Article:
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Economy

Why Europe's Economy Still Can't Seduce Investors

In front of Milan's Borsa Italiana stock exchange
In front of Milan's Borsa Italiana stock exchange
Justina Lee

Spare a thought for the globe-trotting European stock salesman.

Europe's equities have seen 25 straight weeks of fund outflows, according to Bank of America-Merrill Lynch, wiping out all of 2017's inflows. It's the only region recording meaningful outflows this year — even emerging markets, performing far worse, can't make that claim.

So why can't Europe get any love?

The push factors are obvious: From Brexit to the Italian budget, Europe is still a continent that has a reputation for in-fighting for global investors. At the same time, the pull factors are lacking: Economic and earnings growth is decent but unimpressive and subject to the vagaries of U.S. President Donald Trump's trade policy. And there are no technology giants even buzz-worthy enough for an acronym.

"We've had a lot of bumps in the road in Europe," said Edmund Shing, global head of equity and derivative strategy at BNP Paribas SA in London. Investors "just get a bit tired of it."

Europe is not relevant or particularly interesting.

But it's not always fair. "People sometimes paint too broad a brush-stroke in terms of Europe," he added. "There are some very strong stories."

Foreign cash matters, because global investors are often the marginal buyers of European stocks, since domestic investors put less money into equities than their American peers, Shing said. Global funds account for 24% of European stocks, whereas in the U.S., they own 15%, according to a Barclays report.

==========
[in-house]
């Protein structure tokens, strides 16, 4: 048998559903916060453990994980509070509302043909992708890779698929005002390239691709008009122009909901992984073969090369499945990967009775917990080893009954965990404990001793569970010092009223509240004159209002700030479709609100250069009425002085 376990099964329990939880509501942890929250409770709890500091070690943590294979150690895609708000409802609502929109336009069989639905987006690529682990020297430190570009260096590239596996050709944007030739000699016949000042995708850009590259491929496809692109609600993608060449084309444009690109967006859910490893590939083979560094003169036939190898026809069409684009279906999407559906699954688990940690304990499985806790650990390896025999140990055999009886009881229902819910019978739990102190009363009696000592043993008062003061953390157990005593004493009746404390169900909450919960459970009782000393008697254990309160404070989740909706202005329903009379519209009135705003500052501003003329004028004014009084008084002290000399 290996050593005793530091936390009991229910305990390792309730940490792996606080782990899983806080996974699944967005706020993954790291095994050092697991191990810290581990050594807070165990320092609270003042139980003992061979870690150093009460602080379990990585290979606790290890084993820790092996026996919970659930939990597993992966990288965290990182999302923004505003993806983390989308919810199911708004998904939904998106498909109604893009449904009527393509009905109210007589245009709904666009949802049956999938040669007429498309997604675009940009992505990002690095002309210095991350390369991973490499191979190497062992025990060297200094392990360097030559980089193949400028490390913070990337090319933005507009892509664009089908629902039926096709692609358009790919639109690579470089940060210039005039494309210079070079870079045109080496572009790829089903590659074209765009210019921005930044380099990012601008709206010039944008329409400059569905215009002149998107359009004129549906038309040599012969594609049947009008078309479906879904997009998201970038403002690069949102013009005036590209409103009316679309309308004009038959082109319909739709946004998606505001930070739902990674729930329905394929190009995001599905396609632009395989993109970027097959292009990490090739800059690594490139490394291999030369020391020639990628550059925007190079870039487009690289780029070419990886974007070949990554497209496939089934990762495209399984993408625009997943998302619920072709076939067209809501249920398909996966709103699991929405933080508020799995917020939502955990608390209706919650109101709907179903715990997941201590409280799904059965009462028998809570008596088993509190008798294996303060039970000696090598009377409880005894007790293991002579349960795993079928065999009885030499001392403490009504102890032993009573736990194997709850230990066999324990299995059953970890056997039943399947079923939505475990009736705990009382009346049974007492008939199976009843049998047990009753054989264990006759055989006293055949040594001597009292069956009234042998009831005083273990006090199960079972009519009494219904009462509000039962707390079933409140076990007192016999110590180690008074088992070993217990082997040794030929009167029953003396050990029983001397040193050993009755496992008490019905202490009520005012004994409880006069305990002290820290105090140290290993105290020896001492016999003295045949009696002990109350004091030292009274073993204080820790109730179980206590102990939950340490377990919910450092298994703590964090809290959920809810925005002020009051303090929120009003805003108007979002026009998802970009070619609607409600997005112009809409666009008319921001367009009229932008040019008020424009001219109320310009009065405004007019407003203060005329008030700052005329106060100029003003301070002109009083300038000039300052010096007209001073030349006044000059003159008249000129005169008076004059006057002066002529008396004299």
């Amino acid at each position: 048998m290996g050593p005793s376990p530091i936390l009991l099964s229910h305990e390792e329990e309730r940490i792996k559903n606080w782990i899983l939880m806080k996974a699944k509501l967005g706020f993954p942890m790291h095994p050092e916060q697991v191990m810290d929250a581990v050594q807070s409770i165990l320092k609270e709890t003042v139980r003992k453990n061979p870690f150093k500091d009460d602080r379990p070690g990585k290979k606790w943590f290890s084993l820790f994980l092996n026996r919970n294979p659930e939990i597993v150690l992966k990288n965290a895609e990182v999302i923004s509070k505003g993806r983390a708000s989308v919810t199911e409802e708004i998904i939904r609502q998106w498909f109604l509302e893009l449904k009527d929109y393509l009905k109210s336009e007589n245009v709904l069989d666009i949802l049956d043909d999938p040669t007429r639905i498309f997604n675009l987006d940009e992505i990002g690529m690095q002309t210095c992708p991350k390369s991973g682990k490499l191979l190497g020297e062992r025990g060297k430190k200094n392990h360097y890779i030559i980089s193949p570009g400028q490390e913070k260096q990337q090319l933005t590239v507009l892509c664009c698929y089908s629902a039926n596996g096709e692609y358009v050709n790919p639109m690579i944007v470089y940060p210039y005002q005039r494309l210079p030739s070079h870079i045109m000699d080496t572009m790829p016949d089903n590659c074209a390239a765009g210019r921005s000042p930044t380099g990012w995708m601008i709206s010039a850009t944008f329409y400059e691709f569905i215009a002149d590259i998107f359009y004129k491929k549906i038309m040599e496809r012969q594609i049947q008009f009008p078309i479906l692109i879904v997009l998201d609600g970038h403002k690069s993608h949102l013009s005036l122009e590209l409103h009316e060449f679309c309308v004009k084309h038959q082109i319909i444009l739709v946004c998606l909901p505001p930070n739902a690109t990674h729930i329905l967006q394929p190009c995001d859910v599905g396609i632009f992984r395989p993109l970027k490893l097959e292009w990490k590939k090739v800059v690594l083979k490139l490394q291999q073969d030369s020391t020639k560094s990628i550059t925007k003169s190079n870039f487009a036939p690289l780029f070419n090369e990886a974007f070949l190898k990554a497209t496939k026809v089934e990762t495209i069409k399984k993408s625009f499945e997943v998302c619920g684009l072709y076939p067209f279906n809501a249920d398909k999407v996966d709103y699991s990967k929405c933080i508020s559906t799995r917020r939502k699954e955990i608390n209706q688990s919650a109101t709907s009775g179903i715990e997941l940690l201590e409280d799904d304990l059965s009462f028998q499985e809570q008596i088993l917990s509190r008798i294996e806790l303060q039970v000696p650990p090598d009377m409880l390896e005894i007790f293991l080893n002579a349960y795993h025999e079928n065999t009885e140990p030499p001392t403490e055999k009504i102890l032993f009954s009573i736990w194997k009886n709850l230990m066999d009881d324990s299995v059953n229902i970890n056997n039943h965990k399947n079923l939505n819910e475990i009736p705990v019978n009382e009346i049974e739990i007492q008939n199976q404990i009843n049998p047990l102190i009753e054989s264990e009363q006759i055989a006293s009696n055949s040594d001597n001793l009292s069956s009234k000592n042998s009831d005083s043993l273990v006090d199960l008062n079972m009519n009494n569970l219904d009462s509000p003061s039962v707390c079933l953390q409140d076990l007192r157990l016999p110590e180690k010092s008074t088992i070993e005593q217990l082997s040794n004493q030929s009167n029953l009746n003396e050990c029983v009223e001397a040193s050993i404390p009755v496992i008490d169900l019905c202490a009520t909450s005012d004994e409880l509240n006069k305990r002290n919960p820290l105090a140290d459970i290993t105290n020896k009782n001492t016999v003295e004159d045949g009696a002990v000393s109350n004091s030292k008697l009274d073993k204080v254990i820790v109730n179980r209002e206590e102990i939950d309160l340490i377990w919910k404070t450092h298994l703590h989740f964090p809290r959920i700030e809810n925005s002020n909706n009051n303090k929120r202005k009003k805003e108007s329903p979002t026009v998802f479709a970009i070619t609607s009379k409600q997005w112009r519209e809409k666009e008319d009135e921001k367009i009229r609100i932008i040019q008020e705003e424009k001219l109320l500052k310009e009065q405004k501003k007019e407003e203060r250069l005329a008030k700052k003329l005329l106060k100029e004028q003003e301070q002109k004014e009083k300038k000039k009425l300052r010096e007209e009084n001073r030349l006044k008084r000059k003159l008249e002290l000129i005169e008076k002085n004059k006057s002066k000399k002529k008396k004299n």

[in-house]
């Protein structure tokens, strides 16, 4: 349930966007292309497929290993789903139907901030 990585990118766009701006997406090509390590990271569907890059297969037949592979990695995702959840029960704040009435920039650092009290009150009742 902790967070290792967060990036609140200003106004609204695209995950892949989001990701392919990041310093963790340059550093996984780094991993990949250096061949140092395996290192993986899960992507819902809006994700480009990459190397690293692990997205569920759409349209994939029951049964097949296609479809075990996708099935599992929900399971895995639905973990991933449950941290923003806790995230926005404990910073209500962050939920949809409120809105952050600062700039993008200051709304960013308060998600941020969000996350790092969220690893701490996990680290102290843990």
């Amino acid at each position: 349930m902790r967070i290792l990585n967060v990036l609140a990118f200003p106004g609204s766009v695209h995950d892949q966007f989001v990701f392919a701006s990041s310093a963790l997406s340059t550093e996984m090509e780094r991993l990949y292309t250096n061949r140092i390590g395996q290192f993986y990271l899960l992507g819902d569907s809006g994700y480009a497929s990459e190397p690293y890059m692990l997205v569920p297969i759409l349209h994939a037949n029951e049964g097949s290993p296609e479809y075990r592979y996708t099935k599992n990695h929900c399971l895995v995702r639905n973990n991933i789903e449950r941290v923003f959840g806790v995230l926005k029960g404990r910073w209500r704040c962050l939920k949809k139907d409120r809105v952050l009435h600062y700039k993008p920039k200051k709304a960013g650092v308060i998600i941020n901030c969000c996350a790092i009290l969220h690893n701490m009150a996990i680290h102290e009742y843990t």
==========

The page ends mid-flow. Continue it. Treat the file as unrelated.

Investment performance, especially after conversion to the strengthening dollar, justifies the lack of enthusiasm, at least to an extent: "Europe is not relevant or particularly interesting," said Peter Garnry, head of equity strategy at Saxo Bank A/S in Hellerup, Denmark. With a weak financial sector and a nearly non-existent technology industry, Europe's equity brand is "damaged," he added. Queries he receives from clients outside the region are mostly about U.S. technology and Chinese stocks — not Europe.

Another thing that doesn't help is the chronic under-performance of value strategies. European shares tend to be seen as value investments in the U.S., BNP's Shing said, and global value stocks are close to the lowest they've been versus growth stocks since 2000.

Then there's trade. Even after a brief detente reached with the EU in late July, U.S. President Donald Trump said Thursday the bloc's trade practices are "almost as bad as China." He had earlier threatened to raise tariffs on European car imports.

A car assembly line in Ningbo, China — Photo: Huang Zongzhi/Xinhua/ZUMA

But not all hope is lost.

Remember last year? Money flooded into European equities when it was clear that the centrist Emmanuel Macron would win the French election. There may not be a similar knight in shining armor this year, but for inflows to revive, Italy has to first avoid a collision course with the EU over its budget. Then there are the Brexit talks where, even in the critical final phase, the outcome remains uncertain.

To global investors, Brexit is not just a matter of currency volatility, but also a systemic issue with contagion risks across Europe, said Emmanuel Cau, head of European equity strategy at Barclays in London.

"If you get fairly smooth budget negotiations in the next few weeks in Italy, that might help flows to find a floor," he said. "The biggest one is still Brexit, and I do think a lot of investors would be on the sidelines until they have clarity."

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